This is the contract management phase. The vendor’s efforts are monitored to ensure compliance with contract requirements and product acceptance criteria. The phase ends when all contract terms are fulfilled.
System Development Life Cycle
The System Development Life Cycle (SDLC) is a framework used in project management that describes the stages involved in a system development project. The SDLC is a structured, integrated approach that is characterized by a sequence of phases in which each phase is incomplete until the appropriate deliverables are produced. This SDLC feature ensures a consistent approach and control throughout the system development project and includes six phases:
The Requirements Analysis phase is focused on understanding and documenting the user’s business needs to a level of sufficient detail to allow for system design.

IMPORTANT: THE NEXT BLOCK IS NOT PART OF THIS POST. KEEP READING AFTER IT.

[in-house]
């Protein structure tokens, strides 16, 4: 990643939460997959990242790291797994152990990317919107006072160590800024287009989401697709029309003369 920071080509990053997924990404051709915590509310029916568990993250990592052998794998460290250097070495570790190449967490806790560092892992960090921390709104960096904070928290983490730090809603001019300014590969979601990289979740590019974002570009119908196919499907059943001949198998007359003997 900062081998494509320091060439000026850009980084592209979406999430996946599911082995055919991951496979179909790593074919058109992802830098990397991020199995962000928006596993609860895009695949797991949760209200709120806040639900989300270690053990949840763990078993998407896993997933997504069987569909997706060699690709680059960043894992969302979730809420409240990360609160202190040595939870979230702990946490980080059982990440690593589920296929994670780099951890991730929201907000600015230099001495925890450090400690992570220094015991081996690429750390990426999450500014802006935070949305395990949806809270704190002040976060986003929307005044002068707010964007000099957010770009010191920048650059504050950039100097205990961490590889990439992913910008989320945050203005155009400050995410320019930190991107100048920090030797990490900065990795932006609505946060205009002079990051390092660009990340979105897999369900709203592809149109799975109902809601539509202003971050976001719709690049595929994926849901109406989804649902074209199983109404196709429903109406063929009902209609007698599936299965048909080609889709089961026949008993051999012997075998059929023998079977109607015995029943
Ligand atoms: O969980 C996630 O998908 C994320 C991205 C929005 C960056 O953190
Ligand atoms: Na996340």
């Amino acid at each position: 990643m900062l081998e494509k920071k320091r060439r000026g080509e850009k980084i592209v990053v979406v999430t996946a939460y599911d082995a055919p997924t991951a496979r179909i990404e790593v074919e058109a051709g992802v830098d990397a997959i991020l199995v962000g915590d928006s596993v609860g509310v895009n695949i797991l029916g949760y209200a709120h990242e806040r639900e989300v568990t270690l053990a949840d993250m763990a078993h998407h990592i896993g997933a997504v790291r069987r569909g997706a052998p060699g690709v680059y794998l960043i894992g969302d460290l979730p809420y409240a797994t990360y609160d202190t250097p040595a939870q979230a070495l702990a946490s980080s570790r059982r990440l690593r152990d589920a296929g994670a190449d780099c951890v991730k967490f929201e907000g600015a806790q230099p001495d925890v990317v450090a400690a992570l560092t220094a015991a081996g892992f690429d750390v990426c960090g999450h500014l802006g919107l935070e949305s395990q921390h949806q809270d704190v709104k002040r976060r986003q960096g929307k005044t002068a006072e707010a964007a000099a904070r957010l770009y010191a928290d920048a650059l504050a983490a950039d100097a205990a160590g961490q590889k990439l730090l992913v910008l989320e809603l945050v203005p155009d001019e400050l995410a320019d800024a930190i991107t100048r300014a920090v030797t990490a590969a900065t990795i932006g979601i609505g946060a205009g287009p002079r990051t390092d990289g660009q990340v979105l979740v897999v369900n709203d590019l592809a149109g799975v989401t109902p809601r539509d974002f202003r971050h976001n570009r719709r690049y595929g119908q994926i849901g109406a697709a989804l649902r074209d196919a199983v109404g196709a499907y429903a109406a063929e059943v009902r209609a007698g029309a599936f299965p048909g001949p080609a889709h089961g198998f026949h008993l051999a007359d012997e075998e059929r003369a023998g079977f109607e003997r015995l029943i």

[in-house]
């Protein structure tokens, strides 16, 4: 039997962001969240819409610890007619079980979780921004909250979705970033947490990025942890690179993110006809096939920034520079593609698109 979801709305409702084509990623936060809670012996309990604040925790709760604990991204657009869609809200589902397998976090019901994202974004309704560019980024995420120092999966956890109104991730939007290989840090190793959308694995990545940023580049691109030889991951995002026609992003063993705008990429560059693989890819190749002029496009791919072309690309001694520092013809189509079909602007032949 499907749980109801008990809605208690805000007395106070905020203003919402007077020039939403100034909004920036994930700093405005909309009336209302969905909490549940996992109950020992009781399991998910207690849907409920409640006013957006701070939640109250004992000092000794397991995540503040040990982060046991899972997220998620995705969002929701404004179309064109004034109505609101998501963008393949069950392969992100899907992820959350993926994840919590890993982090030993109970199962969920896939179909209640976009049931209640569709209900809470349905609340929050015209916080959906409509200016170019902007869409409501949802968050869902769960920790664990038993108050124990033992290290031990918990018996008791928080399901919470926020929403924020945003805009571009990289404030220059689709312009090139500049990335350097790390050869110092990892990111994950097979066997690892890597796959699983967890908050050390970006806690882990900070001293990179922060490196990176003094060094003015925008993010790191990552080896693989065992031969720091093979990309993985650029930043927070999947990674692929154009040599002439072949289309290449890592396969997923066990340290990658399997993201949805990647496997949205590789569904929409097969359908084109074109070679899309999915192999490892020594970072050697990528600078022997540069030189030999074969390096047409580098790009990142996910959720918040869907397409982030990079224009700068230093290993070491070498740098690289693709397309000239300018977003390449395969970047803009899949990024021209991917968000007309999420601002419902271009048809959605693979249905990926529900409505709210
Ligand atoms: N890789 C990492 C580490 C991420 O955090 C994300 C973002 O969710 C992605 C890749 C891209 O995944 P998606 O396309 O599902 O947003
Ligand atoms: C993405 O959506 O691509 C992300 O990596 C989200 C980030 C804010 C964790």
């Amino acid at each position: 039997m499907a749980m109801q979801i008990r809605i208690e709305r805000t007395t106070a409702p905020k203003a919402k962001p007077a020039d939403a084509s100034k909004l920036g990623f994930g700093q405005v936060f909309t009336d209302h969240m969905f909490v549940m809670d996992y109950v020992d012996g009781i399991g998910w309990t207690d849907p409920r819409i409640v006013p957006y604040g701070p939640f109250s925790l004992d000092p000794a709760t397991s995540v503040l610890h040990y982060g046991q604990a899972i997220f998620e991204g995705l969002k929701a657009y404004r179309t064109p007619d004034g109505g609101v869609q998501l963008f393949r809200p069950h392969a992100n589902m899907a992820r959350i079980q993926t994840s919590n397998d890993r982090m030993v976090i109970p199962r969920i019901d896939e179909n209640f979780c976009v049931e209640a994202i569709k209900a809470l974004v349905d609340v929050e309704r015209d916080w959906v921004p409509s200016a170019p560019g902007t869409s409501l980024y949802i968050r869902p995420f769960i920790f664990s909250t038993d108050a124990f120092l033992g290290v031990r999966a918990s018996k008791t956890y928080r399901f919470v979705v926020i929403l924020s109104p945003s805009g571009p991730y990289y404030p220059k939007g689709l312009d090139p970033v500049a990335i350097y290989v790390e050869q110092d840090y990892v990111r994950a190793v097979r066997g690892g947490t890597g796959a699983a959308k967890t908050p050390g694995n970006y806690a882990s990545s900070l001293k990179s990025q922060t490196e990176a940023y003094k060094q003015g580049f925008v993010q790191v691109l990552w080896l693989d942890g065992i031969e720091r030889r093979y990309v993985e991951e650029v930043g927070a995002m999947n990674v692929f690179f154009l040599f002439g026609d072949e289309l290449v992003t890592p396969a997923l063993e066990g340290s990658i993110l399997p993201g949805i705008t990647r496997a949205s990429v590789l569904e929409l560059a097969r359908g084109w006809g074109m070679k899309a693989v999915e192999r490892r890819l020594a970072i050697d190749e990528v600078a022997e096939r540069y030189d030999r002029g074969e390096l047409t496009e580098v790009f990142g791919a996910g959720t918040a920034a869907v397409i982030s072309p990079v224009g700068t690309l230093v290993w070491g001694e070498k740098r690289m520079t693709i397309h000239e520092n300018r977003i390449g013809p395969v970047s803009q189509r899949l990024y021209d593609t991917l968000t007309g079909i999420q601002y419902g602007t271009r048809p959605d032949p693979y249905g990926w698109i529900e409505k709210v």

The Design phase involves the interpretation of the system requirements identified in the analysis phase into a unified system design that describes the characteristics of the system to be built.
In the Development phase, the design specifications are transformed into a complete and integrated system. All system components are validated for compliance to requirements and design.
In the Test phase, the various components of the developed system are integrated and methodically tested to validate that all identified requirements have been satisfied prior to system implementation.
In the Implementation phase, the system is installed in the production environment and continues until the production system is operating in accordance with the requirements.
Transition to M&O
During the Transition to Maintenance and Operations (M&O) phase, the production system is operational and the system operations are transitioned to the support organization for routine maintenance and performance monitoring.
In this phase, a System Decommission Plan is planned and executed to terminate contracts, place staff, disposition assets, migrate users (if applicable), dispose/retain records, transition remaining financial management duties, and capture the lessons learned of the project.